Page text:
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What is the difference between CodeFile="file.ascx.cs" and CodeBehind="file.ascx.cs" in the declaration of a ASP.NET user control?

Is one newer or recommended? Or do they have specific usage?

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CodeBehind: Needs to be compiled (ASP.NET 1.1 model). The compiled binary is placed in the bin folder of the website. You need to do a compile in Visual Studio before you deploy. It's a good model when you don't want the source code to be viewable as plain text. For example when delivering to a customer to whom you don't have an obligation to provide code.

CodeFile: You provide the source file with the solution for deployment. ASP.NET 2.0 runtime compiles the code when needed. The compiled files are at Microsoft.NET[.NET version]\Temporary ASP.NET Files.

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    So, does this mean that the developer must manually change the attribute of the Page directive or is there a way to create a web project which selects codebehind or codefile, by default, each time a new web page is added? – Matt W Nov 5 '09 at 8:42
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    The way i see it is CodeFile is meant to be used for a "WebSite" and "Codebehind" is meant for a "Web Application Project" as it needs to be compiled. So while converting a "Website" to a "Web Application Project" we may need to manually change all CodeFile occurences to Codebehind! – renegadeMind Jun 3 '10 at 12:50
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    CodeFiles are nice during development because you can test changes after simply saving and refreshing a page and without having to Build your project. You can still optionally "Publish" the .Net 2+ CodeFile compilation model files as DLLs if you don't like posting .cs and .vb files to a production server. When you Publish your project, you can optionally select "Precompile" options to turn either or both of your .aspx files and .cs/.vb files into DLLs, effectively like CodeBehind. – scradam Oct 11 '17 at 16:30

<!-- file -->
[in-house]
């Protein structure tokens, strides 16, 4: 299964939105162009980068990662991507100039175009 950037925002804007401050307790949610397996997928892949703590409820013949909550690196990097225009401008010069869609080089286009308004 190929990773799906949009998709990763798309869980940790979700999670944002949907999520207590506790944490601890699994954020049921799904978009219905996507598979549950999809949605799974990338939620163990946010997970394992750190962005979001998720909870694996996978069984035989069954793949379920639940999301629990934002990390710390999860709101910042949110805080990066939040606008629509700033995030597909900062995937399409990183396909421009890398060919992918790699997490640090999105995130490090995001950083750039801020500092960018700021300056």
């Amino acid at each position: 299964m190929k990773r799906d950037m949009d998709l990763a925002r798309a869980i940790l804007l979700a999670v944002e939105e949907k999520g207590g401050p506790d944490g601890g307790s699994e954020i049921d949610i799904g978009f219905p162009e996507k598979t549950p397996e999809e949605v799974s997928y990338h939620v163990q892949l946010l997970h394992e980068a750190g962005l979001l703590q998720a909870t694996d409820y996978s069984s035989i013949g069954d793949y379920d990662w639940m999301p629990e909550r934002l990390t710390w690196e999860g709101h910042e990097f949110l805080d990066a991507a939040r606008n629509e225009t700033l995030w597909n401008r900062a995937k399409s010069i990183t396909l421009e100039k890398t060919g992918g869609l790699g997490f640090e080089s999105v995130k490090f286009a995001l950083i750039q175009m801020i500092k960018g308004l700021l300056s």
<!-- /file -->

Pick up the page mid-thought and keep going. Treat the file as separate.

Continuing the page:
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    As renegadeMind pointed out (and from the upvotes it gets), I think the response should be edited to stress the fact that CodeFile is deeply linked to solution of type "website" whereas CodeBehind is linked to "web application project". Unfortunately my edit has been rejected. – frenchone Feb 6 '18 at 13:52
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    the fact that codebehind is associated with asp 1.1 while codefile is linked to asp.net 2.0 could link to think codefile are "superior" to codebehind when they are not (and IMHO this is exactly the reverse : web applications are better than websites) – frenchone Feb 6 '18 at 13:58
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Codebehind file need to compile before run but in src we dont need to compile and then run.. just save the file.

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    but in src - you mean but in the CodeFile? – Don Cheadle Oct 12 '16 at 1:49
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I'm working with an Application Project in Visual Studio Express 2012 For Web and using .NET 4.0. In the code behind files for my login and change password pages I found a situation where I needed both CodeBehind and CodeFile in the declaration.

If I don't add a code file reference like

CodeFile=login.aspx.cs

The web page doesn't parse and the browser displays a parser error. It doesn't matter whether I compile the project or not.

If I don't add a code behind reference like

CodeBehind=login.aspx.cs

References to Security classes like MembershipUser fail both at compile time and when attempting to use intellisense with an error like "The type or namespace MembershipUser cannot be found". I have added a reference to System.Web.ApplicationServices as required by the .Net 4.0 framework.

I should add that these troublesome files are running in an application within the website created using the IIS Application tool. When I open the website from Visual Studio I have no difficulty with parser errors or reference errors. This confusion only occurs when I open the application as a project in Visual Studio.

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    I know what you mean John. And maybe it deserves the downvote, but I'm really struggling with this problem at the moment. Maybe my difficulties don't come from this difference but from something else. However, although the accepted answer answers the question, it doesn't help with the practical problem I face. Maybe I should open a new question. – DavidHyogo Jun 9 '13 at 4:26

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